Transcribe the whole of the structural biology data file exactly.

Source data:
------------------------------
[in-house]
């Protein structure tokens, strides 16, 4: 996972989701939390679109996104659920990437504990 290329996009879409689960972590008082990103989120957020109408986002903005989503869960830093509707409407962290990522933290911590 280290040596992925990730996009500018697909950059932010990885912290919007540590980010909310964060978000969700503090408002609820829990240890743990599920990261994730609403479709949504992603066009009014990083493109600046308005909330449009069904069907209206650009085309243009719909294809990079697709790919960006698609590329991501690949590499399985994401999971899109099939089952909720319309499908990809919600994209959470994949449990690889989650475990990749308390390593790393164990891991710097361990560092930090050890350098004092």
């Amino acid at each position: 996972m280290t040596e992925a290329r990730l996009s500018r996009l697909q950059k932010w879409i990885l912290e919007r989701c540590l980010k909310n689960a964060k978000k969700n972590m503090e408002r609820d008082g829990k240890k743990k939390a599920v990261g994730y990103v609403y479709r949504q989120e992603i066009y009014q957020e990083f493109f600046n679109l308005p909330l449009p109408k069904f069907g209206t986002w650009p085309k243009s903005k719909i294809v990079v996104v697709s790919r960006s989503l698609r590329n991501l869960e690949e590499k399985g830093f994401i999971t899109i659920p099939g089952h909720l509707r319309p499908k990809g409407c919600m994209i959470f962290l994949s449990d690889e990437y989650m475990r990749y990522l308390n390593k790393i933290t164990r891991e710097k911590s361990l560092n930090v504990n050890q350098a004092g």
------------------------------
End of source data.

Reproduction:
[in-house]
């Protein structure tokens, strides 16, 4: 996972989701939390679109996104659920990437504990 290329996009879409689960972590008082990103989120957020109408986002903005989503869960830093509707409407962290990522933290911590 280290040596992925990730996009500018697909950059932010990885912290919007540590980010909310964060978000969700503090408002609820829990240890743990599920990261994730609403479709949504992603066009009014990083493109600046308005909330449009069904069907209206650009085309243009719909294809990079697709790919960006698609590329991501690949590499399985994401999971899109099939089952909720319309499908990809919600994209959470994949449990690889989650475990990749308390390593790393164990891991710097361990560092930090050890350098004092």
């Amino acid at each position: 996972m280290t040596e992925a290329r990730l996009s500018r996009l697909q950059k932010w879409i990885l912290e919007r989701c540590l980010k909310n689960a964060k978000k969700n972590m503090e408002r609820d008082g829990k240890k743990k939390a599920v990261g994730y990103v609403y479709r949504q989120e992603i066009y009014q957020e990083f493109f600046n679109l308005p909330l449009p109408k069904f069907g209206t986002w650009p085309k243009s903005k719909i294809v990079v996104v697709s790919r960006s989503l698609r590329n991501l869960e690949e590499k399985g830093f994401i999971t899109i659920p099939g089952h909720l509707r319309p499908k990809g409407c919600m994209i959470f962290l994949s449990d690889e990437y989650m475990r990749y990522l308390n390593k790393i933290t164990r891991e710097k911590s361990l560092n930090v504990n050890q350098a004092g």